Now, please don’t read this as a “Don’t Do Drugs, Kids,” kind of lecture. There are surely kids who start drinking at a young age, or experimenting with pot, or worse, and manage to pull themselves out of the abuse. But Dan couldn’t, and didn’t, and my family and I will spend the rest of our lives wondering why. So I don’t have many answers. What I do know is that he certainly had been exposed to the notion that substance abuse could ruin his life before ending it, had heard that he should Just Say No, and DARE to resist drugs, and none of that had an impact. That message alone doesn’t break through. Too often, the people who hear it think the adults saying it are oversimplifying or moralizing, and tune them out. I know Dan did.
Yet addiction did ruin his life. Substance abuse wasn’t the thing that finally did him in, but it wasn’t irrelevant, either. An adolescence and adulthood spent ruining your ability to think, to remember, and to make competent decisions offers all kinds of opportunities to die. And so he is dead, and we mourn him, even as we’ve been privately, inwardly mourning him for years, wondering every time we saw him whether this time would be the last. Eventually it was.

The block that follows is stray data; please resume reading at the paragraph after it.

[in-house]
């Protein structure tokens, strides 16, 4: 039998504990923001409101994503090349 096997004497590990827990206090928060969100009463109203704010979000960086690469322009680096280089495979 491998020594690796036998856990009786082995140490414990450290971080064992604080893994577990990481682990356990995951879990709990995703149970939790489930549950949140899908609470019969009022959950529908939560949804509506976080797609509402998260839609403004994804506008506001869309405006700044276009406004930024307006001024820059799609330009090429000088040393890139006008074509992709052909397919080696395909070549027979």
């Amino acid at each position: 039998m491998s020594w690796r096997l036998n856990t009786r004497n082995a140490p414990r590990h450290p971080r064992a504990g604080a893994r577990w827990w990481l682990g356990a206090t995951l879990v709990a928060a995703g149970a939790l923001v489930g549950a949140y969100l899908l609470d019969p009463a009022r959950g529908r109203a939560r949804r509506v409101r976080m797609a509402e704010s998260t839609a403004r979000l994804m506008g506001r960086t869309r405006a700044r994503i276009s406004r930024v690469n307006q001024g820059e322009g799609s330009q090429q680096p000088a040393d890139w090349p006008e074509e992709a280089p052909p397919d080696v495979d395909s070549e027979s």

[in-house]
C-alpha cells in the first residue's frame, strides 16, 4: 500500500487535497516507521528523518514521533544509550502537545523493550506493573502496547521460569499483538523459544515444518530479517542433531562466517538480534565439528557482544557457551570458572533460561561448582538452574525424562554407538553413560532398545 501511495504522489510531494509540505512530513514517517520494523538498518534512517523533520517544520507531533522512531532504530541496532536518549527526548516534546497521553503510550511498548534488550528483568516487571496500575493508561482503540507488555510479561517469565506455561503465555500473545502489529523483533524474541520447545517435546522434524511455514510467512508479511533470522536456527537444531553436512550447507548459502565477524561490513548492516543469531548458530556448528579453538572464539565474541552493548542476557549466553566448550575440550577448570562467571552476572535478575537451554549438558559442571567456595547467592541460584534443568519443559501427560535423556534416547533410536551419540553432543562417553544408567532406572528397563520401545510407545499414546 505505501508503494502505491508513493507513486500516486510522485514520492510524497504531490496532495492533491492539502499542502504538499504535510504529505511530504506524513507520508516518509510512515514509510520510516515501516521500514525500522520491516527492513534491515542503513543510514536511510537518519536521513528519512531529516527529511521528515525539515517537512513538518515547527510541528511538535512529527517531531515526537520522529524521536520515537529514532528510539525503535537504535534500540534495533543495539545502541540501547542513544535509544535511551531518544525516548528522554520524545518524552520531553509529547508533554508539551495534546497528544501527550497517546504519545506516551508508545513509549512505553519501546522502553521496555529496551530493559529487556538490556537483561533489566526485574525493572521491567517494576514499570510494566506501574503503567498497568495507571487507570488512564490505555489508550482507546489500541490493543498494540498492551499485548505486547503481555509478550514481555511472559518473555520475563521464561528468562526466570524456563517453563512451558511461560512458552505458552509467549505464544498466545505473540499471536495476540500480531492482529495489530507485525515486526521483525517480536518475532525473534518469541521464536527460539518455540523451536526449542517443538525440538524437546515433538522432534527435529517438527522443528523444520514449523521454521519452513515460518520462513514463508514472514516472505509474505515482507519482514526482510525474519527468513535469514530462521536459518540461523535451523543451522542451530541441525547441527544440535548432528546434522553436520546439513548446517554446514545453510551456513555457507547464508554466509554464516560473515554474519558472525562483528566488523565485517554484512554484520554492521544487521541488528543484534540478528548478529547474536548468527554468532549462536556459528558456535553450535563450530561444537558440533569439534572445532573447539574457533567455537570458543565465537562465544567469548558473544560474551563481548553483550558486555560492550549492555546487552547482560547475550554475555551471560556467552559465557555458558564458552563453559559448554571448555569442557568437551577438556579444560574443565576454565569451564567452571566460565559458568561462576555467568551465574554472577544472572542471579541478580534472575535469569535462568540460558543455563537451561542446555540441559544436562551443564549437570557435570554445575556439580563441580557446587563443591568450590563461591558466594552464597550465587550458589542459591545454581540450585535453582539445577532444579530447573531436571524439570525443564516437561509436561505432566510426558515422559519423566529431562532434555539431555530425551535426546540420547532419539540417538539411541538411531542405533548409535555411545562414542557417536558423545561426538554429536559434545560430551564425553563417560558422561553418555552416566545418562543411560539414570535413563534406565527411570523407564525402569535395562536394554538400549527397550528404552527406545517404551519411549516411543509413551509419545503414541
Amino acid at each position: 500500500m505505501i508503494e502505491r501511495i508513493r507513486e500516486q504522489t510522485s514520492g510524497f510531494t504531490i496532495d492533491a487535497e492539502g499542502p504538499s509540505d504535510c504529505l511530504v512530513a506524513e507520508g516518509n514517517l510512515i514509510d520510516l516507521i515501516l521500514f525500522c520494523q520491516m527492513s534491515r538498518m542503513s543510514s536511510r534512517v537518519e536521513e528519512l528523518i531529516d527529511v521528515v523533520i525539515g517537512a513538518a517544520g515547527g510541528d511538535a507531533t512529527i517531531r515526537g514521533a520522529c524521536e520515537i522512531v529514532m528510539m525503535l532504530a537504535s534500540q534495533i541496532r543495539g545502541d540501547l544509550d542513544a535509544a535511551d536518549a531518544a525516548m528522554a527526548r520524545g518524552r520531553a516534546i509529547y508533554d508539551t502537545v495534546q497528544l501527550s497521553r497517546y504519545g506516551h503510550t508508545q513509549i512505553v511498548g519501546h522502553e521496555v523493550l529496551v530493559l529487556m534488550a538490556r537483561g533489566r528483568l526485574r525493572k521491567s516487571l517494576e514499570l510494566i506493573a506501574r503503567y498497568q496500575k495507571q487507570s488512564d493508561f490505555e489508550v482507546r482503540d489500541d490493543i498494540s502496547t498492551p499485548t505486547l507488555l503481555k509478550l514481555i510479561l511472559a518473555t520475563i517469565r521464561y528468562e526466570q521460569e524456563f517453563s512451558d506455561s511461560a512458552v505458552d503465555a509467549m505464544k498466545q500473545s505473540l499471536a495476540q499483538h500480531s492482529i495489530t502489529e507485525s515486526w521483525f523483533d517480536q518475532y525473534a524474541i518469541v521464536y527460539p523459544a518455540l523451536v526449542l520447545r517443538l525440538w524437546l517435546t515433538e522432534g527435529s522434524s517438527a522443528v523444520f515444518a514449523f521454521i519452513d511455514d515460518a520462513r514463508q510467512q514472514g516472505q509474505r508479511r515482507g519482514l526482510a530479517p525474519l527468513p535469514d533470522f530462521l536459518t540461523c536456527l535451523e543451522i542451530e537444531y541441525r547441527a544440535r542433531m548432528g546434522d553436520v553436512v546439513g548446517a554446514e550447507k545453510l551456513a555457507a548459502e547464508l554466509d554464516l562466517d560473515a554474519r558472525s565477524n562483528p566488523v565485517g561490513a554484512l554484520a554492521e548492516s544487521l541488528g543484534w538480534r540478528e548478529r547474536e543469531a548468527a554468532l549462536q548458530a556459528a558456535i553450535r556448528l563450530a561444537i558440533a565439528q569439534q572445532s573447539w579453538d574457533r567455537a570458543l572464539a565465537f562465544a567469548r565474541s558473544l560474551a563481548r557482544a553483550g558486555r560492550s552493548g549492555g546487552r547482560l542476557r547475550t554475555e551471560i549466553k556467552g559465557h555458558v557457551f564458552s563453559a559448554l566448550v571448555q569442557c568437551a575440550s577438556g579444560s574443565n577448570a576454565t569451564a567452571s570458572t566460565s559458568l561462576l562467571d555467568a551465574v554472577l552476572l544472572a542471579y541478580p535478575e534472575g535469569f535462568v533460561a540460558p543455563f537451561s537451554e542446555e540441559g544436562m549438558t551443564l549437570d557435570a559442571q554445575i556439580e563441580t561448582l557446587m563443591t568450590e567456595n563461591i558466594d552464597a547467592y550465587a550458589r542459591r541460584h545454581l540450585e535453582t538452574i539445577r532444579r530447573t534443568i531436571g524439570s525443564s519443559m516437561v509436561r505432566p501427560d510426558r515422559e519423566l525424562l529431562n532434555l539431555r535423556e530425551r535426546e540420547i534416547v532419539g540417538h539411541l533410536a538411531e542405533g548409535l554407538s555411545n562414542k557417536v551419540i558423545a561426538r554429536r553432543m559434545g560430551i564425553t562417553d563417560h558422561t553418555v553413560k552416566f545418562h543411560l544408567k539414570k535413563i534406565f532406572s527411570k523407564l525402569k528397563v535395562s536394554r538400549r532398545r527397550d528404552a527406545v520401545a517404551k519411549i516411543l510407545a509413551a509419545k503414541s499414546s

It’s hard not to see music culture as part of the problem, which is not something I ever thought I’d say. My brothers and I each found a subculture that made us feel we belonged. For me, it was writing and comics; for Steve it was acting, swordplay, and Renaissance Fairs; for Dan it was heavy metal music; for Zeke it was film and stand-up comedy. Every subculture built around artistic expression has its history of substance abuse, and each encourages some tolerance for that abuse. There are a lot of openings to experiment with unhealthy things, and a lot of chances to turn them into unhealthy habits.